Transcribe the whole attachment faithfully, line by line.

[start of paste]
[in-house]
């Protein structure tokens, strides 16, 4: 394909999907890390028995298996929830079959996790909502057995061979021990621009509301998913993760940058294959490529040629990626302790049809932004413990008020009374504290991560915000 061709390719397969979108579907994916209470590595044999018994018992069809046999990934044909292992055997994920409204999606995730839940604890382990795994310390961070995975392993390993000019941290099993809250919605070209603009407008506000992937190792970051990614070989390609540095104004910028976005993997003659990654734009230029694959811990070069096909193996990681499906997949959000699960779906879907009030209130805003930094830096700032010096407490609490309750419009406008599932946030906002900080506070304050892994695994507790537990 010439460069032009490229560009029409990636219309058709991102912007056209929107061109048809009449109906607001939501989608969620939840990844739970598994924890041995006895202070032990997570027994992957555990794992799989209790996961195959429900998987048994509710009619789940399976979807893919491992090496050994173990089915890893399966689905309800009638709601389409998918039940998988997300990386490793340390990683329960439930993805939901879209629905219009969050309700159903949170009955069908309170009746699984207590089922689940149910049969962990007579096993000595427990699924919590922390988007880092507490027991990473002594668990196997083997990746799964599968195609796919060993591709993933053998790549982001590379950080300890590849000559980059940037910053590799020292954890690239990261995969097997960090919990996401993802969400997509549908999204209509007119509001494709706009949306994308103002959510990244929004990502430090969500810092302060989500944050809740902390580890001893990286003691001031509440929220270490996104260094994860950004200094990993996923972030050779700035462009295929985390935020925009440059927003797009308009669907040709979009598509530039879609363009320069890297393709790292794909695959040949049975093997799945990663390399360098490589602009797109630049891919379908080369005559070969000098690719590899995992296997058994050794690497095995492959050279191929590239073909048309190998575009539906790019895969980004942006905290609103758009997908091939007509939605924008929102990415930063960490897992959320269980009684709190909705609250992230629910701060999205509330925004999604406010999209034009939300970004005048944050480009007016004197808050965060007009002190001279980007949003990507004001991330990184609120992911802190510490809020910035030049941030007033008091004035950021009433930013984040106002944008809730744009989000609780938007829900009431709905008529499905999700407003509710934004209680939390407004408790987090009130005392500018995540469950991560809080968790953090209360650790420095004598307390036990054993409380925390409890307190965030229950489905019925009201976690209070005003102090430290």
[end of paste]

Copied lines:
[in-house]
């Protein structure tokens, strides 16, 4: 394909999907890390028995298996929830079959996790909502057995061979021990621009509301998913993760940058294959490529040629990626302790049809932004413990008020009374504290991560915000 061709390719397969979108579907994916209470590595044999018994018992069809046999990934044909292992055997994920409204999606995730839940604890382990795994310390961070995975392993390993000019941290099993809250919605070209603009407008506000992937190792970051990614070989390609540095104004910028976005993997003659990654734009230029694959811990070069096909193996990681499906997949959000699960779906879907009030209130805003930094830096700032010096407490609490309750419009406008599932946030906002900080506070304050892994695994507790537990 010439460069032009490229560009029409990636219309058709991102912007056209929107061109048809009449109906607001939501989608969620939840990844739970598994924890041995006895202070032990997570027994992957555990794992799989209790996961195959429900998987048994509710009619789940399976979807893919491992090496050994173990089915890893399966689905309800009638709601389409998918039940998988997300990386490793340390990683329960439930993805939901879209629905219009969050309700159903949170009955069908309170009746699984207590089922689940149910049969962990007579096993000595427990699924919590922390988007880092507490027991990473002594668990196997083997990746799964599968195609796919060993591709993933053998790549982001590379950080300890590849000559980059940037910053590799020292954890690239990261995969097997960090919990996401993802969400997509549908999204209509007119509001494709706009949306994308103002959510990244929004990502430090969500810092302060989500944050809740902390580890001893990286003691001031509440929220270490996104260094994860950004200094990993996923972030050779700035462009295929985390935020925009440059927003797009308009669907040709979009598509530039879609363009320069890297393709790292794909695959040949049975093997799945990663390399360098490589602009797109630049891919379908080369005559070969000098690719590899995992296997058994050794690497095995492959050279191929590239073909048309190998575009539906790019895969980004942006905290609103758009997908091939007509939605924008929102990415930063960490897992959320269980009684709190909705609250992230629910701060999205509330925004999604406010999209034009939300970004005048944050480009007016004197808050965060007009002190001279980007949003990507004001991330990184609120992911802190510490809020910035030049941030007033008091004035950021009433930013984040106002944008809730744009989000609780938007829900009431709905008529499905999700407003509710934004209680939390407004408790987090009130005392500018995540469950991560809080968790953090209360650790420095004598307390036990054993409380925390409890307190965030229950489905019925009201976690209070005003102090430290």